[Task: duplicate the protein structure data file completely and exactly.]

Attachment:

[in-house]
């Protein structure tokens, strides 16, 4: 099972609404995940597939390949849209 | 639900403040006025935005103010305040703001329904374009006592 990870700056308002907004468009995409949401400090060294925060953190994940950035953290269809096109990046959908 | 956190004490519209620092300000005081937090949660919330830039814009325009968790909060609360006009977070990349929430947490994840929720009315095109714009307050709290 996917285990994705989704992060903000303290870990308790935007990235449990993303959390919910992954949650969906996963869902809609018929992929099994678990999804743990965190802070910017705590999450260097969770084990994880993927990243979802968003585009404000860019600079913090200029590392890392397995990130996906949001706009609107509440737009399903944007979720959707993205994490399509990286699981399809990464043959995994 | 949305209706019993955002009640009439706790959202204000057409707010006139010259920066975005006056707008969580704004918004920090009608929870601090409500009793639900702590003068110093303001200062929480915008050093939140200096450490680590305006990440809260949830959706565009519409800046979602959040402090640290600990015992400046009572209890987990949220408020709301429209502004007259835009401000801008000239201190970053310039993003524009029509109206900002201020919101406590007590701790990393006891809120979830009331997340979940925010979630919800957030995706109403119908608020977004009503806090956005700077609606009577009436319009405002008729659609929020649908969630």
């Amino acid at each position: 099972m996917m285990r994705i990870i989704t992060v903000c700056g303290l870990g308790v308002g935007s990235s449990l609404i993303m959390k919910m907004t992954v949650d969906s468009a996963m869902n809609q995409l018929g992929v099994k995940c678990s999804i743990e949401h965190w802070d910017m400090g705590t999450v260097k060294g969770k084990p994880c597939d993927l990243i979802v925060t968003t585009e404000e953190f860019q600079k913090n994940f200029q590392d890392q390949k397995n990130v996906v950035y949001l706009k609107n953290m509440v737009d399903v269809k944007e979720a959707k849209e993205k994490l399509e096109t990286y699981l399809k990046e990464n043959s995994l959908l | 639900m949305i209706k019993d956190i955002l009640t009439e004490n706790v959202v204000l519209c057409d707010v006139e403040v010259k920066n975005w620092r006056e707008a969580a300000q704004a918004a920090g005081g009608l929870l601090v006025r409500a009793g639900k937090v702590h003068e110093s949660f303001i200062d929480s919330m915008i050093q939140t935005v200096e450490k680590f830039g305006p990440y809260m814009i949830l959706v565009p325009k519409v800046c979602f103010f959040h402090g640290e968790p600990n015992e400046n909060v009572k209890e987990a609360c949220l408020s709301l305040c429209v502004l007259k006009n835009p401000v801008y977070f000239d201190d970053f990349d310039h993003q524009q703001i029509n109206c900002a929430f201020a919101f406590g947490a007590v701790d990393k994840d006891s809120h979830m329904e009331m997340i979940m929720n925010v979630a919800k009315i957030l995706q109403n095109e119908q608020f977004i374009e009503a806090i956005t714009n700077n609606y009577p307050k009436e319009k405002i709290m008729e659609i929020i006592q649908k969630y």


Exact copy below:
[in-house]
């Protein structure tokens, strides 16, 4: 099972609404995940597939390949849209 | 639900403040006025935005103010305040703001329904374009006592 990870700056308002907004468009995409949401400090060294925060953190994940950035953290269809096109990046959908 | 956190004490519209620092300000005081937090949660919330830039814009325009968790909060609360006009977070990349929430947490994840929720009315095109714009307050709290 996917285990994705989704992060903000303290870990308790935007990235449990993303959390919910992954949650969906996963869902809609018929992929099994678990999804743990965190802070910017705590999450260097969770084990994880993927990243979802968003585009404000860019600079913090200029590392890392397995990130996906949001706009609107509440737009399903944007979720959707993205994490399509990286699981399809990464043959995994 | 949305209706019993955002009640009439706790959202204000057409707010006139010259920066975005006056707008969580704004918004920090009608929870601090409500009793639900702590003068110093303001200062929480915008050093939140200096450490680590305006990440809260949830959706565009519409800046979602959040402090640290600990015992400046009572209890987990949220408020709301429209502004007259835009401000801008000239201190970053310039993003524009029509109206900002201020919101406590007590701790990393006891809120979830009331997340979940925010979630919800957030995706109403119908608020977004009503806090956005700077609606009577009436319009405002008729659609929020649908969630």
């Amino acid at each position: 099972m996917m285990r994705i990870i989704t992060v903000c700056g303290l870990g308790v308002g935007s990235s449990l609404i993303m959390k919910m907004t992954v949650d969906s468009a996963m869902n809609q995409l018929g992929v099994k995940c678990s999804i743990e949401h965190w802070d910017m400090g705590t999450v260097k060294g969770k084990p994880c597939d993927l990243i979802v925060t968003t585009e404000e953190f860019q600079k913090n994940f200029q590392d890392q390949k397995n990130v996906v950035y949001l706009k609107n953290m509440v737009d399903v269809k944007e979720a959707k849209e993205k994490l399509e096109t990286y699981l399809k990046e990464n043959s995994l959908l | 639900m949305i209706k019993d956190i955002l009640t009439e004490n706790v959202v204000l519209c057409d707010v006139e403040v010259k920066n975005w620092r006056e707008a969580a300000q704004a918004a920090g005081g009608l929870l601090v006025r409500a009793g639900k937090v702590h003068e110093s949660f303001i200062d929480s919330m915008i050093q939140t935005v200096e450490k680590f830039g305006p990440y809260m814009i949830l959706v565009p325009k519409v800046c979602f103010f959040h402090g640290e968790p600990n015992e400046n909060v009572k209890e987990a609360c949220l408020s709301l305040c429209v502004l007259k006009n835009p401000v801008y977070f000239d201190d970053f990349d310039h993003q524009q703001i029509n109206c900002a929430f201020a919101f406590g947490a007590v701790d990393k994840d006891s809120h979830m329904e009331m997340i979940m929720n925010v979630a919800k009315i957030l995706q109403n095109e119908q608020f977004i374009e009503a806090i956005t714009n700077n609606y009577p307050k009436e319009k405002i709290m008729e659609i929020i006592q649908k969630y």